A feature article by JSA European media consultant, João Marques Lima.
Germany is the second largest data centre colocation market in Europe, with an estimated revenue of over US$1.2 billion generated in 2021. And Frankfurt accounts for a large portion. Here’s why.
Being Germany’s business and finance capital, Frankfurt has built a name for itself in the data centre world and is today one of the leading global destinations for capital deployment in the sector.
With a strong power supply and network routes, the German city’s hosting firms deal with customers mainly in the financial and banking services, commerce, and manufacturing industry – Germany being a global industrial powerhouse.
The data centre economy here is so important to the local GDP, that in 2020, German power grids and utility firms spent over US$900 million to meet data centre power demands in Frankfurt.
Frankfurt has ranked as one of the most desirable locations for some years now – and not only among the FLAP markets. In Germany especially, Frankfurt with its expanse is by far the most important market for data centres in the field of colocation and cloud.
“The significance of Frankfurt as a data centre site is also evidenced by the presence of a large number of data centre operators in the local market such as Interxion, Equinix, Digital Realty, Telehouse, e-shelter, and Global Switch, to name a few,” explain CBRE’s Michael Dada (director of data centre solutions), Tobias Jermis (senior director of valuation advisory services), and Dr Jan Linsin (managing director and head of research) in their “Data Center Market: Germany” report.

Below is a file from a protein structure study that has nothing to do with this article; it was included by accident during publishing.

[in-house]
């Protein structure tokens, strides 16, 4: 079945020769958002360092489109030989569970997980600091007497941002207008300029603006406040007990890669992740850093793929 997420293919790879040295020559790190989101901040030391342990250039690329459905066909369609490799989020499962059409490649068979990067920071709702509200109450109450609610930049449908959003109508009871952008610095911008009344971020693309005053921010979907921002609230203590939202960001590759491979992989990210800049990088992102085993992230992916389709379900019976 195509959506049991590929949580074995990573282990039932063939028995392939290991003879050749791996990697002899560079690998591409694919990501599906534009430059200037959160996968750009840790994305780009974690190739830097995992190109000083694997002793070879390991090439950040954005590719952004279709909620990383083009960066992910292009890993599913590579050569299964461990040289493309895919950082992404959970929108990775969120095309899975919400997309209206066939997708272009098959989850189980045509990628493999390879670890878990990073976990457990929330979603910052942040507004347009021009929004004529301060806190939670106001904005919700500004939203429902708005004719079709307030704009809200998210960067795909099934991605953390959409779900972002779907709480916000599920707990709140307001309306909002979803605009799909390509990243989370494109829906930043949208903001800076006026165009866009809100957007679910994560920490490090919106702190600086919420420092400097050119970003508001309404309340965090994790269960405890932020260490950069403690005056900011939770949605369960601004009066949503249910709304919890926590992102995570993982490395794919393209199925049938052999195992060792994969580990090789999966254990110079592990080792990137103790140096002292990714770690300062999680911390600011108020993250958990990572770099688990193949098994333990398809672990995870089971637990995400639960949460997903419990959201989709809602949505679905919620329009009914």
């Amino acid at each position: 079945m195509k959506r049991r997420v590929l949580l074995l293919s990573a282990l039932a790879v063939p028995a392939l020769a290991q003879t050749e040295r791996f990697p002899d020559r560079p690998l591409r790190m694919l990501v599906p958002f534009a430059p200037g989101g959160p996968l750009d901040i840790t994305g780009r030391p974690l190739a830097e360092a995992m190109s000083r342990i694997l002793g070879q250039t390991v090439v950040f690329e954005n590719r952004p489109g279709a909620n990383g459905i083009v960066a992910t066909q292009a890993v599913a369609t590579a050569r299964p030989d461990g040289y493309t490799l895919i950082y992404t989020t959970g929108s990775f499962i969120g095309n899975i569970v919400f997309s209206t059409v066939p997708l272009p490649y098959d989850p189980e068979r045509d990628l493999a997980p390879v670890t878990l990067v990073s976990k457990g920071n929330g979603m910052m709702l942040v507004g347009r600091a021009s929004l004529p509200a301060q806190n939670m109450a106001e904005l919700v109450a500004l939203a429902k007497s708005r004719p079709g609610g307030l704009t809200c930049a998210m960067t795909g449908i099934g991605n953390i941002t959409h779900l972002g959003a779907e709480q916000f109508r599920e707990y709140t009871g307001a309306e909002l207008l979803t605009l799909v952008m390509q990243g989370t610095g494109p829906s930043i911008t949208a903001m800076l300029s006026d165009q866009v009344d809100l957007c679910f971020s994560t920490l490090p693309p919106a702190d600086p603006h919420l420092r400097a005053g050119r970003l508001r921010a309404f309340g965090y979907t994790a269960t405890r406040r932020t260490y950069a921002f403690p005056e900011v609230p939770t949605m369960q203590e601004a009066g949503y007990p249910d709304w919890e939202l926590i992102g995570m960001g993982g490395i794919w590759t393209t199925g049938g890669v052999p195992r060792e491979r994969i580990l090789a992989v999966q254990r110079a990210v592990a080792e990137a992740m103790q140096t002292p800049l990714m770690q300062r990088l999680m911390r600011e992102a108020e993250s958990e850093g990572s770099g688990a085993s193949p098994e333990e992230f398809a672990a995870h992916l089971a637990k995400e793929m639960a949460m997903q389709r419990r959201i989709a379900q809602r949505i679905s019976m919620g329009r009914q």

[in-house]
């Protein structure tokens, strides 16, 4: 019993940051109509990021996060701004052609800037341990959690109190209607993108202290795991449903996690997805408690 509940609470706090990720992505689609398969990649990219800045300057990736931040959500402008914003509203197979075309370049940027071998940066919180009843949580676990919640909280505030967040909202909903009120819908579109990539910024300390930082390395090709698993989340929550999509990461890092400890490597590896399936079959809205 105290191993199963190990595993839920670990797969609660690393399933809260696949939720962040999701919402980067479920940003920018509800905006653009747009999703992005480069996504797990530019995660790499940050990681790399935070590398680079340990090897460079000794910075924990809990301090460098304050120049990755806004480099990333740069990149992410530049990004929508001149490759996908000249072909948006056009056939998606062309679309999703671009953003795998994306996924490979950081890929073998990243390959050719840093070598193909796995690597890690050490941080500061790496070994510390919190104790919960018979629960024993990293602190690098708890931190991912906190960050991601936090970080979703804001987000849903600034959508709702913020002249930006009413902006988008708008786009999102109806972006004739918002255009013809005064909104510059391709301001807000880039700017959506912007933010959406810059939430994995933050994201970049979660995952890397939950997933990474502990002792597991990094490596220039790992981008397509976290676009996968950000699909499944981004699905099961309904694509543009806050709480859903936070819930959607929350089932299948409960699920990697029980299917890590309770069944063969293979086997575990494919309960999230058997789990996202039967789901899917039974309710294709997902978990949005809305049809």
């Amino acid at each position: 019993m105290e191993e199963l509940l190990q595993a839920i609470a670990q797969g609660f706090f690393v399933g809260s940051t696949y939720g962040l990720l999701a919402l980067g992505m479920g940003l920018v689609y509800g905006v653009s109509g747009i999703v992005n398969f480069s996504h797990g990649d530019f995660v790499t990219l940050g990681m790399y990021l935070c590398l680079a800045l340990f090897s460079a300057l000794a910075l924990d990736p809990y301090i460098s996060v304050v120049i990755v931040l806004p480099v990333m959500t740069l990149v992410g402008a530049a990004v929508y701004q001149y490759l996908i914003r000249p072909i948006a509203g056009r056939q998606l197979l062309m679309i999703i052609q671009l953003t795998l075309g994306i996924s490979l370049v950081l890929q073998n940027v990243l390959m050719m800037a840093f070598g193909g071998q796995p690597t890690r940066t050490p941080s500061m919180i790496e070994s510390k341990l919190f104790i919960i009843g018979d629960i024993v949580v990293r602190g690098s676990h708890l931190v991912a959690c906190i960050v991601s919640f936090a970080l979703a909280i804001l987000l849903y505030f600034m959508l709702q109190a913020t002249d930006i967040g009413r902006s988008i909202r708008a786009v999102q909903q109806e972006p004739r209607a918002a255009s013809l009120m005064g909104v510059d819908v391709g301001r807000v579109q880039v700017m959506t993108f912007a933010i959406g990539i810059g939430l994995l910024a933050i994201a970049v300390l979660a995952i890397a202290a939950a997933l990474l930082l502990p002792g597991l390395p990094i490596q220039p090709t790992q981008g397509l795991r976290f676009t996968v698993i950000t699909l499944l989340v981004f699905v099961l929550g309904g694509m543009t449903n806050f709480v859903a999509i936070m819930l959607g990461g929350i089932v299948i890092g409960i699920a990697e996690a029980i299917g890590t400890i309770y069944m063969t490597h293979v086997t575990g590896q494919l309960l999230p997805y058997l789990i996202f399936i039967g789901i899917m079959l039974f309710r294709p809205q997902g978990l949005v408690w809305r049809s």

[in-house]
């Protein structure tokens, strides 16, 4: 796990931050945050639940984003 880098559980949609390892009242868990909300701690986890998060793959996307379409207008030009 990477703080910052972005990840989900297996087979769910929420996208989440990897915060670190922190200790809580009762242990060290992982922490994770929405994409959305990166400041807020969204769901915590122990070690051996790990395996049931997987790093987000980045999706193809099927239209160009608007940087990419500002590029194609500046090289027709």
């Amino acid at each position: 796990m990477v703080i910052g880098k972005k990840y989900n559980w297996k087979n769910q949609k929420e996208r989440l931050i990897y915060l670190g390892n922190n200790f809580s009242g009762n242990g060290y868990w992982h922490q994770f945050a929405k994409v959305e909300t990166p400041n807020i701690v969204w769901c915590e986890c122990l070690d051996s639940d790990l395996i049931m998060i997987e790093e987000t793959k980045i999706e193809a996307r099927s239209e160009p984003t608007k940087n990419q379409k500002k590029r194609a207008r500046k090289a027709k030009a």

At the same time, Frankfurt is the world’s largest Internet exchange point. The volume of data transmitted via the DE-CIX Internet exchange point with its fibre optic cables meanwhile averages more than six terabits per second. During the Covid-19 pandemic, this reached as high as ten terabits in November 2020.
“More data centres are currently in the pipeline. Consequently, the offering of computing capacity is set to increase in the future,” researchers say based on several expansion announcements. “The offering of data centre capacity in Frankfurt is being developed in line with increased demand.”
However, in its latest quarterly report covering Q3 uptake and supply, CBRE adverts that the data centre industry is waiting to hear what restrictions, like energy conservation measures, if any, the Frankfurt Government will impose on its development efforts.
“Potential government-imposed restrictions on build activity remain an overhang for operators in Frankfurt. Supply constraints and higher costs for colocation operators are issues as well,” says Andrew Jay, head of data centre solutions.
But Frankfurtk’s data centre monopoly does not restrain itself with the city’s official 248.31 sq Km/95.87 sq mi of land. While colocation data centres initially clustered around Internet exchange points, the requests for hyperscale data centres requiring plenty of space have extended the market territory into the greater Frankfurt region.